Train rural teachers on the ground

professor-john-halseyEven with better funding, rural schools would still face a fundamental lack of properly prepared and engaged teaching staff and leaders, according to a Flinders University academic.

Professor John Halsey (pictured), Sidney Myer Chair in Rural Education and Communities, is calling for a funded, semester-length rural placement for all final-year pre-service teachers and aspiring leaders.

Professor Halsey says that for country schools and communities, attracting and retaining high quality teachers and educational leaders is an ongoing problem.

“Increasing funding for rural, regional and remote schools without addressing the availability of top-level professionals to staff these schools will not close the gap between urban and rural opportunities and outcomes,” Professor Halsey said.

“We cannot hope to just rely on financial incentives to staff country schools, particularly those in remote areas and small towns and communities.”

Professor Halsey said the Gonski Review of Funding for Schooling offers a generational opportunity to radically change the way teachers and principals are educated and prepared for working and living outside the cities.

“It’s time to immerse aspiring educational leaders in rural ‘place’, and properly fund and support them to deeply engage with real issues, a diversity of contexts and relevant, challenging theory before they are appointed,” he said.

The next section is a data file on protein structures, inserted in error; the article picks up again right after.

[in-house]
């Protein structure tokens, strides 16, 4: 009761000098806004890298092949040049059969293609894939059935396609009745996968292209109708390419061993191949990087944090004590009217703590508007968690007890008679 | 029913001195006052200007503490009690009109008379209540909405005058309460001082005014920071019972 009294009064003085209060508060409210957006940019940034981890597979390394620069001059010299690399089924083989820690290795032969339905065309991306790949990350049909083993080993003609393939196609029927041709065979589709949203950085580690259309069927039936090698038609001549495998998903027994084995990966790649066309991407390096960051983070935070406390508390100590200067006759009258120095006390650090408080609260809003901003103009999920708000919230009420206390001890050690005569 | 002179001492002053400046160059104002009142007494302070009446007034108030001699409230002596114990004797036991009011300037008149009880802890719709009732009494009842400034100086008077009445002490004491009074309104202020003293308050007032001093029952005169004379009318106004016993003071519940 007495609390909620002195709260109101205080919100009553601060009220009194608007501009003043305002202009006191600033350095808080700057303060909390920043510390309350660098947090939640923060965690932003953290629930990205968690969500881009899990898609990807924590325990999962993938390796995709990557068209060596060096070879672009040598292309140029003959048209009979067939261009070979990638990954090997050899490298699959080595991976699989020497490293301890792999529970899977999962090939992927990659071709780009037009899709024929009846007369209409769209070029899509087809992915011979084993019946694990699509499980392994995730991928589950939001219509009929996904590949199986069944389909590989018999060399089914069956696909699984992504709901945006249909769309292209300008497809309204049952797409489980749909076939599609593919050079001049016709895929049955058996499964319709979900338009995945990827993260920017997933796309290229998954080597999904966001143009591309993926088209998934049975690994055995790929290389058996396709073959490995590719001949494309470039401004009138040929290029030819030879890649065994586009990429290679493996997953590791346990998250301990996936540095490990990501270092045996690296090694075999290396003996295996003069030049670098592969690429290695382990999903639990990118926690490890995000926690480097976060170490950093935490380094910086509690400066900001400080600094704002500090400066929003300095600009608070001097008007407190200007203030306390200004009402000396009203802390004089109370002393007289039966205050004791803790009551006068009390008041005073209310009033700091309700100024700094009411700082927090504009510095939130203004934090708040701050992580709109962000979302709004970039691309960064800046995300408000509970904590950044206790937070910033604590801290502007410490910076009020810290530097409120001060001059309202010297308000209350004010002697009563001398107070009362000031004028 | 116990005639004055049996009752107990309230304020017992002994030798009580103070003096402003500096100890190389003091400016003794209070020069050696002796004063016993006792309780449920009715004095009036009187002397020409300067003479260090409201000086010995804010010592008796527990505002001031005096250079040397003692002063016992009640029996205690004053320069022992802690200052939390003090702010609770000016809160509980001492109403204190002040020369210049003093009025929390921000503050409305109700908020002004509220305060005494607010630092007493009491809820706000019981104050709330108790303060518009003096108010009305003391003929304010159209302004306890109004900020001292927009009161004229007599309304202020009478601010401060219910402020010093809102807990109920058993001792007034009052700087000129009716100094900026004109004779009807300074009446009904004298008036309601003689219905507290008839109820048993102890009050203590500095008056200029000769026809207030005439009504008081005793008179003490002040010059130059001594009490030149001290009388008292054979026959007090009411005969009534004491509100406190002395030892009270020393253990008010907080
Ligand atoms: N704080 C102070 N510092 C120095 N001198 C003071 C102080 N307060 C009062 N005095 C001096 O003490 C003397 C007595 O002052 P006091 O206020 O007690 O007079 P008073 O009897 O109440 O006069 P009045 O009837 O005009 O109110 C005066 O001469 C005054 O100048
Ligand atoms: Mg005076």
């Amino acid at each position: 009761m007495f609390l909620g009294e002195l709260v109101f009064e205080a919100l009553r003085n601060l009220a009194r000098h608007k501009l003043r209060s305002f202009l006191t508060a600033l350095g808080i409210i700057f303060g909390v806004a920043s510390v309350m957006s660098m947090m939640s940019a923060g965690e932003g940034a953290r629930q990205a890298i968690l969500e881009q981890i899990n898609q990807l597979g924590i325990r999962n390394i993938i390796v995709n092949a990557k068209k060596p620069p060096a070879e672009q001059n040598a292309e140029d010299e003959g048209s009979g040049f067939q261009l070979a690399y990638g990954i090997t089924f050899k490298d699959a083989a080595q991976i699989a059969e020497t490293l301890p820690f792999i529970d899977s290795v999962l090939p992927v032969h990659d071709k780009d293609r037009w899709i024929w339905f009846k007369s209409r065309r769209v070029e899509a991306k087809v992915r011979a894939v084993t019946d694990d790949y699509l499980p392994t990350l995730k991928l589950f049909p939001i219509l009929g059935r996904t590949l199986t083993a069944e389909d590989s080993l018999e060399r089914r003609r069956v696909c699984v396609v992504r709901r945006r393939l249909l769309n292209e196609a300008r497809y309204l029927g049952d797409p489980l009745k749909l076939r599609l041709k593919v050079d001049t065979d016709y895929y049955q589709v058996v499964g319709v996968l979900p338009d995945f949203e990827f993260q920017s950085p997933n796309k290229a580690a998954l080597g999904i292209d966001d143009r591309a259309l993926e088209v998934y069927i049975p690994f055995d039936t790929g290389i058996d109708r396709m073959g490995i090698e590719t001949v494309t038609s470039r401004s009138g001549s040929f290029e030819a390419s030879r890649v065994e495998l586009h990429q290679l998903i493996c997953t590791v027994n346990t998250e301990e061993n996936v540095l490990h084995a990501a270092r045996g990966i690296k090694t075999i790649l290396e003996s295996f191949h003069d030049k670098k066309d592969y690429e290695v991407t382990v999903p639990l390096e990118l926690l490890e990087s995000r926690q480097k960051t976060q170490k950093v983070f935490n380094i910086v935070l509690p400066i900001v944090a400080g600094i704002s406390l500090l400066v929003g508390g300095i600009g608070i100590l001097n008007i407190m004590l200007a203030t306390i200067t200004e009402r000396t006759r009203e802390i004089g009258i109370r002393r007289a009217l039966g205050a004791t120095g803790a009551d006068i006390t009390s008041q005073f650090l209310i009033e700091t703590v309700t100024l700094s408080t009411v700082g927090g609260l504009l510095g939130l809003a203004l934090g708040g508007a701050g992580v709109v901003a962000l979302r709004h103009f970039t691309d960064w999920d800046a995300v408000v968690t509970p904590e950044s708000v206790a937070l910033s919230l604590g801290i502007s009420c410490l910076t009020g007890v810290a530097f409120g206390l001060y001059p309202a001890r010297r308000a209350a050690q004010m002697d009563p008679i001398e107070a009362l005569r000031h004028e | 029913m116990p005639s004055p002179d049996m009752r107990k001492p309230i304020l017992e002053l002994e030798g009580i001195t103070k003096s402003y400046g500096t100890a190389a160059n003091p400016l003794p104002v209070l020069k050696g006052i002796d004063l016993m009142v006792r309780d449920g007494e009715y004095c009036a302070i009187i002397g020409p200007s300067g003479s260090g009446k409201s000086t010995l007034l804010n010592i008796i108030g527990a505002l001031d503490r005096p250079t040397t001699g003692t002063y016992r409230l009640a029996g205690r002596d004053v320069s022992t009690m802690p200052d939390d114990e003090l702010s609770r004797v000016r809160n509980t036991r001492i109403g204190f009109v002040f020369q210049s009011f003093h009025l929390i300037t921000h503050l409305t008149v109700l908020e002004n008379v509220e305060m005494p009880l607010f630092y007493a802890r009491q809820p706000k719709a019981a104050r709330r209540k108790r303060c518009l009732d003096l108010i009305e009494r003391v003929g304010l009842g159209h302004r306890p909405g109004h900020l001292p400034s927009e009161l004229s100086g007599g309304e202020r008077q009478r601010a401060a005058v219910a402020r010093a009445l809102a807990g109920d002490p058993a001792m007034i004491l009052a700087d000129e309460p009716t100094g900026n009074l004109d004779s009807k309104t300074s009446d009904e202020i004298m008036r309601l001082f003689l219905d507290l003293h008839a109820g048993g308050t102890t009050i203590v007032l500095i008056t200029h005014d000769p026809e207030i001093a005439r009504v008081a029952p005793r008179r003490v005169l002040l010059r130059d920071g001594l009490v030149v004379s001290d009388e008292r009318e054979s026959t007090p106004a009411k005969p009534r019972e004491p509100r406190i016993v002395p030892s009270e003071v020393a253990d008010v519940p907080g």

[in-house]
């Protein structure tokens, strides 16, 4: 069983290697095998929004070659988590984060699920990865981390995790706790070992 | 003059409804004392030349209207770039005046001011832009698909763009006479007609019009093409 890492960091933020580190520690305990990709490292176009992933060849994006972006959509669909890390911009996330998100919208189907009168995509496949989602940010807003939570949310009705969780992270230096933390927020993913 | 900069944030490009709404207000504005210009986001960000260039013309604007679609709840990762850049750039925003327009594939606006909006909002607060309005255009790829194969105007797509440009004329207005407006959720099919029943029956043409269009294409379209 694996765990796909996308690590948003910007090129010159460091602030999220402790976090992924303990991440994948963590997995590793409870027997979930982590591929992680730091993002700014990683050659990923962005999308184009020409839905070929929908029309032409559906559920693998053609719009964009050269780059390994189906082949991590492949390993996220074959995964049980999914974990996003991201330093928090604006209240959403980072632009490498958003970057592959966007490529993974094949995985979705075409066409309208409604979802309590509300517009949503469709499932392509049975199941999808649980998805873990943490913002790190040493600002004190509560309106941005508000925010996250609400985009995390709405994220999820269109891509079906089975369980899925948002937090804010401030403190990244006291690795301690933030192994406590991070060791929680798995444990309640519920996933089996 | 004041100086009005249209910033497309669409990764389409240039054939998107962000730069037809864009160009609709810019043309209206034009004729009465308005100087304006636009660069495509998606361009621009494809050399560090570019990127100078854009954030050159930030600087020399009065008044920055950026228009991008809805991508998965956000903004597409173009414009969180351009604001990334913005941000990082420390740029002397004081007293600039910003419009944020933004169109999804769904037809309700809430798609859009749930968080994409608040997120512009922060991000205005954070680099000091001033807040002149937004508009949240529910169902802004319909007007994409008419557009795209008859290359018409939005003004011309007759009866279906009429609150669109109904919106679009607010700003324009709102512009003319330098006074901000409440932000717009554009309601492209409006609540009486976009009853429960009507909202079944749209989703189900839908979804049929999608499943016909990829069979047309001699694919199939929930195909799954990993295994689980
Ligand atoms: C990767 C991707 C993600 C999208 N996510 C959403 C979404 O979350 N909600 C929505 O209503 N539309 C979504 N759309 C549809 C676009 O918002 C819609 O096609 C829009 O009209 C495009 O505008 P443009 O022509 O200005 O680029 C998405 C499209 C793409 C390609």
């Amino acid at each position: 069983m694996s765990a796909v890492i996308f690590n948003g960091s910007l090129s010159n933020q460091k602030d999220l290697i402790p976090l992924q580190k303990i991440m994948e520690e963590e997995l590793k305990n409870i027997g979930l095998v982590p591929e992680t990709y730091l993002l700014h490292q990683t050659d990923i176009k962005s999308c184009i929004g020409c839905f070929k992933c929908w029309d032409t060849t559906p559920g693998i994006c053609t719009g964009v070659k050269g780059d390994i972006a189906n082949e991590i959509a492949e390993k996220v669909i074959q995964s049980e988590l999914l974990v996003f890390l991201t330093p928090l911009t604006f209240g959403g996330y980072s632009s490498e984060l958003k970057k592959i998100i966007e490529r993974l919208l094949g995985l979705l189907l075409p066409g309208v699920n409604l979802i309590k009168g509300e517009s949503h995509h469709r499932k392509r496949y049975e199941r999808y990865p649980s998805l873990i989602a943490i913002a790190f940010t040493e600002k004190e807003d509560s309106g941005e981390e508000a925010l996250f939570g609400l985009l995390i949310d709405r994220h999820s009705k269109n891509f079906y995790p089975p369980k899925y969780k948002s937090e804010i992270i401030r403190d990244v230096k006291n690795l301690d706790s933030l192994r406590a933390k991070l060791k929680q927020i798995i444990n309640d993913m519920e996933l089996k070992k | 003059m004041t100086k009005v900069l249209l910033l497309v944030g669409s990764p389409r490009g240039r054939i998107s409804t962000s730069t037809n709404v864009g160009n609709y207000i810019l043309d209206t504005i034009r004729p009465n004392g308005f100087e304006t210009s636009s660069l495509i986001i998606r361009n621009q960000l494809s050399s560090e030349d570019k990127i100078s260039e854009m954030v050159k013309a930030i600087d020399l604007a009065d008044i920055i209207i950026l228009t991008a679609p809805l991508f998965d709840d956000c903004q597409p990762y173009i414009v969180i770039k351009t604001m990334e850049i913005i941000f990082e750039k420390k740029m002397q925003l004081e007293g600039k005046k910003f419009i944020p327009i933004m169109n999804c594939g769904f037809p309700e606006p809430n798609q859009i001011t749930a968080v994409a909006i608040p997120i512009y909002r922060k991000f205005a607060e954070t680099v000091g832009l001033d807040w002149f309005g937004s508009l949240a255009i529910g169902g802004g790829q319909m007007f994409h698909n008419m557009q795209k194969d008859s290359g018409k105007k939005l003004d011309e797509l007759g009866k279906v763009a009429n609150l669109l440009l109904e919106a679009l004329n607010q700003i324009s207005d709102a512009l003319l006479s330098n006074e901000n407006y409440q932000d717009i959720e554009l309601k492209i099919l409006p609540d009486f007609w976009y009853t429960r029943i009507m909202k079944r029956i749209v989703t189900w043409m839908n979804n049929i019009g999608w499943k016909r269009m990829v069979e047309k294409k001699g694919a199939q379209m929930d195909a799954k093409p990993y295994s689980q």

“Current practice is like training pilots to fly planes but never letting them take to the sky.”

He said evaluation of the Flinders 2011 Extended Rural Placement Program clearly showed major gains for rural schools, communities and individuals from a ‘full-on immersion’ approach.

“Being located in a rural school and community continuously for a semester had a marked impact on the seven pre-service teachers, notwithstanding having to relocate to the country and live on a modest budget while continuing to meet their other academic commitments,” he said.

“All are now employed, five of them in rural schools, three of which hosted the students for their rural placements,” he said.

The students reported that the importance of relationships and the building of relationships was emphasised by their placement. Several reported their confidence was bolstered by the experience, with the benefits from teacher mentors rated especially highly.

“Providing a real choice for pre-service teachers and aspiring leaders to live, learn and work in a rural community before they graduate will advance one of the foundation pillars of Australia – vibrant productive rural communities,” Professor Halsey said.

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